Monday, October 17, 2011

VivaAerobus: Greyhound with Wings?

(Mexico City) -- What do you do when the cheapest option (for a product or service) is the one that you dread the most, the one you fear is the worst from a quality/service perspective? Do you still go for it? Or do you pay more for what you perceive to be the better quality service?

That's the dilemma I faced when preparing for an short excursion to the popular surfing town of Puerto Escondido, located on the Oaxaca coast in southern Mexico.

I had four options:

1. Aeromar, a small regional airline that flies an unusual brand of turboprops. Cost: $460
2. Low-cost airline Interjet, flying on an Airbus A320 to nearby Huatulco. Cost: $185
3. Autobuses ADO, resulting in a trip of some 14 hours each way. Cost: $110
4. Ultra-low-cost airline VivaAerobus, flying a Boeing 737 to Huatulco. Cost: $100

(Note: Figures in USD, for round-trip travel from Mexico City.)

So the winner was VivaAerobus. They do fly direct to the Puerto Escondido airport, but in my case, the Huatulco airport offered better schedules and fares. This meant a 1.5 hour bus ride from the airport to Puerto Escondido, adding a whopping $3.50 to my bill.  Whatever.

(Side note: Who in their right mind would fly Aeromar on purpose? Their fares are atrociously high, and riding in an Airbus A320 or Boeing 737 is always preferable to a bumpy ride on a cramped turboprop.)

So, if VivaAerobus is the clear winner (based on price and travel time), why was I hesitant to fly them?

Because I've heard quite a few negative stories from others who've had bad experiences with the airline. Good stories? The only one I'd heard was from a friend who said, “Yeah I flew with them once. It was cheap. It was ok.” Quite the rave review.

Viva has been described as “RyanAir Mexico”. Or as I prefer to put it, “Greyhound with Wings.”

For the record, either term is more accurate than you may think.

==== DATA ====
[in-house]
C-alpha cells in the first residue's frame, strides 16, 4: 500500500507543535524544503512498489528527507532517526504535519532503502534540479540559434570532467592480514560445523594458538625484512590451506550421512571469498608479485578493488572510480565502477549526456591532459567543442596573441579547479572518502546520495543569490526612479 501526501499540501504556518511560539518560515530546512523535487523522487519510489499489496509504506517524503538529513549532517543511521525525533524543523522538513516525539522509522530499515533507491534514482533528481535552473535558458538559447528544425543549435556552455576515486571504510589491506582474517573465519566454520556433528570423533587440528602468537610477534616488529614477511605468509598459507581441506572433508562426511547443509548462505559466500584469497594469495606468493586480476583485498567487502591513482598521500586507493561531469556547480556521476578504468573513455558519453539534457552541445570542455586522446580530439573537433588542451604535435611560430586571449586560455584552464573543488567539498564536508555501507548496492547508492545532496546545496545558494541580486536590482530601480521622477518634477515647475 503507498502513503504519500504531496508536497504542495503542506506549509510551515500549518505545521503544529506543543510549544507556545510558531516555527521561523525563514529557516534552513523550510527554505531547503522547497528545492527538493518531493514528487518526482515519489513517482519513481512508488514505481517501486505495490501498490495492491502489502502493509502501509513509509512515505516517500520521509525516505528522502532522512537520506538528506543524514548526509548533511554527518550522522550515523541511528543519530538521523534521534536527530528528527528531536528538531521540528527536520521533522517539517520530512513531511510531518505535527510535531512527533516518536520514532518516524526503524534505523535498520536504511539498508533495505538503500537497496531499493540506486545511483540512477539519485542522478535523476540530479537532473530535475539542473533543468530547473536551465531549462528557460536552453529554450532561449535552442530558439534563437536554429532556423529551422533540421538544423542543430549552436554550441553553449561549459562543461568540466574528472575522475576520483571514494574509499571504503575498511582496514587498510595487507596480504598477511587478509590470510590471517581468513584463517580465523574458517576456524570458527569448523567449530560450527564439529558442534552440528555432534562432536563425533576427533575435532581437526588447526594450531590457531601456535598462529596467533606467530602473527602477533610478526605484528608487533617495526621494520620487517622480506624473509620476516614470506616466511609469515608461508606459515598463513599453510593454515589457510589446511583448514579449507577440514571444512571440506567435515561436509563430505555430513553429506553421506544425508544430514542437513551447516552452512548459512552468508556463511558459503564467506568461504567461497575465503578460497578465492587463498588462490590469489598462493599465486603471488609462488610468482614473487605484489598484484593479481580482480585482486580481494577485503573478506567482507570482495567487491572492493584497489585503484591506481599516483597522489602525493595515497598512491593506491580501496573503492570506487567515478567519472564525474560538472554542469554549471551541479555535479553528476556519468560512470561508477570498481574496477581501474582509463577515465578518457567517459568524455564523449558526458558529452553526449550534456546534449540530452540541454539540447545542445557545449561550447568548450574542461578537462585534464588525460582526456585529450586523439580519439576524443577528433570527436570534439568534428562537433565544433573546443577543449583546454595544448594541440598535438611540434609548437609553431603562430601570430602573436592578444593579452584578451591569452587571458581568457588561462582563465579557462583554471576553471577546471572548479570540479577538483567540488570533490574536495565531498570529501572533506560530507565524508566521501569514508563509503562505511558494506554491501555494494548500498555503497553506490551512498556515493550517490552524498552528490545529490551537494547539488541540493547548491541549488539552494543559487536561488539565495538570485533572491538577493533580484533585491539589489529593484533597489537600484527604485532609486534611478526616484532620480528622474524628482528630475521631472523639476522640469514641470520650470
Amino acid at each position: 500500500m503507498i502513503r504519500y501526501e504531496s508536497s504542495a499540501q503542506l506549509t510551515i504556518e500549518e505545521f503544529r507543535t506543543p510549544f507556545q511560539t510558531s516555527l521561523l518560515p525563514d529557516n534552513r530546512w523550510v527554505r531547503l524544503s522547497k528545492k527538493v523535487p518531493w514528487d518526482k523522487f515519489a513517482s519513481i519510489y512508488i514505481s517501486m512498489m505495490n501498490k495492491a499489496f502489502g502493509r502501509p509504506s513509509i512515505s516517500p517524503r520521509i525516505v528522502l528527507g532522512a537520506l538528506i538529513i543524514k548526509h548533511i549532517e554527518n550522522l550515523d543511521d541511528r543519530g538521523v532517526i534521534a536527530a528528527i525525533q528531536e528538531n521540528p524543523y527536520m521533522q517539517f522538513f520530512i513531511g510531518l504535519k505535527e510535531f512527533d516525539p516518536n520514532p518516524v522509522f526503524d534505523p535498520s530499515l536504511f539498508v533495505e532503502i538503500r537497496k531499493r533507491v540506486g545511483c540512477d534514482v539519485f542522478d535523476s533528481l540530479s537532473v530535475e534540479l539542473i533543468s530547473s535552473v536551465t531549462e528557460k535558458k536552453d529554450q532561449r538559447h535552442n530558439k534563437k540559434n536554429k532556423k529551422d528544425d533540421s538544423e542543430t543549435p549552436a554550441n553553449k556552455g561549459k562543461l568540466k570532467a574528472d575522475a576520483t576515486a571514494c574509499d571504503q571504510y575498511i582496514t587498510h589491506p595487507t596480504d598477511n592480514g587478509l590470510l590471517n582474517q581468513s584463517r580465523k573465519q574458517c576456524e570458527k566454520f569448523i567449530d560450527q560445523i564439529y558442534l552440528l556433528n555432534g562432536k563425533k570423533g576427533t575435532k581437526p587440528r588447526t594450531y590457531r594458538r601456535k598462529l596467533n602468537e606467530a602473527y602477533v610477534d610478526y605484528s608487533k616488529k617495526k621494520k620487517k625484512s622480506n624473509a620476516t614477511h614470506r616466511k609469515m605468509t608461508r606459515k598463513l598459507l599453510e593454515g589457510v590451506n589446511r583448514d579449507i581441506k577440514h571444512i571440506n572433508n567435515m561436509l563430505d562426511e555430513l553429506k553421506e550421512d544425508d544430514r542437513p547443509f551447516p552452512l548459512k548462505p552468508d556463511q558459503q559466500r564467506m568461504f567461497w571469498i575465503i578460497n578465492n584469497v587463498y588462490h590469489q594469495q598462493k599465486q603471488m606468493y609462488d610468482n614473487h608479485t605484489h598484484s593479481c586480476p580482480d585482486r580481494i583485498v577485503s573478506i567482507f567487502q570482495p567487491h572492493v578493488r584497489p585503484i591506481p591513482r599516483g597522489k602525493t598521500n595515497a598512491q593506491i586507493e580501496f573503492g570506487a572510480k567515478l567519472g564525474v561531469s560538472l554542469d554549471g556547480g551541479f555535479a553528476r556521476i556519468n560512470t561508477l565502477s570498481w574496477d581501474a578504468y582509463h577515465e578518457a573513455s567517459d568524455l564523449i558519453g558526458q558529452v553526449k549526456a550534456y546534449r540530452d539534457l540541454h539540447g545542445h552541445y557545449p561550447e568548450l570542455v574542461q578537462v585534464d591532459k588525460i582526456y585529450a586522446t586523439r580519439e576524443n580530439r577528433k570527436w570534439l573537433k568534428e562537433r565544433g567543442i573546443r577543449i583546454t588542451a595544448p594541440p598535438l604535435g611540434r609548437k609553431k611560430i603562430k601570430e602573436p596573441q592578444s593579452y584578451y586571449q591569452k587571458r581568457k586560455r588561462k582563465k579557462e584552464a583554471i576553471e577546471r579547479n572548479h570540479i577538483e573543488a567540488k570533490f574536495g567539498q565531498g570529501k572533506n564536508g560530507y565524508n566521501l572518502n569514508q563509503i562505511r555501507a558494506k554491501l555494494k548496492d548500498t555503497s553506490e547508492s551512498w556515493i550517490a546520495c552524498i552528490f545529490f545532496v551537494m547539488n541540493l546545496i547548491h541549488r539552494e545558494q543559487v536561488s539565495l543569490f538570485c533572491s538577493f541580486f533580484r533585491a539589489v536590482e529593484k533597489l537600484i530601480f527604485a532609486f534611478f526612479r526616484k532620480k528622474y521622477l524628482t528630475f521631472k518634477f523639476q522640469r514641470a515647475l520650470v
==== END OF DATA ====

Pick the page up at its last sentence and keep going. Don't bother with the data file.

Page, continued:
The Ryan family of Ireland (founders of RyanAir) do indeed own a significant chunk of VivaAerobus (their consortium, RyanMex, holds 49% of the company). So of course, it IS modeled after RyanAir, with fees for everything you can imagine. And a lot of things you can't even imagine.

On the other side of the ownership is Mexican bus conglomerate IAMSA (operators of ETN and Primera Plus, among other brands), holding the remaining 51%. In that regard alone, my Greyhound comparison isn't far off the mark.

They're a no-frills airline.  Their aim is to get you from point A to point B. And make money at it. Period.  Nothing fancy.  Just like Greyhound.

So, my hesitancy aside, I thought I'd take a chance and book a ticket. I was very curious about this upstart no-frills airline (founded in Monterrey in 2006), and did want to try them out at some point anyway.

The airline currently flies to 27 destinations throughout Mexico, with connections to six U.S. cities (Chicago, Houston, San Antonio, Miami, Orlando, and Las Vegas).

The Booking Process

Booking a flight on Viva is generally done via their website. At least, you'll want to do that, otherwise you'll have to pay a fee to talk to a customer service agent.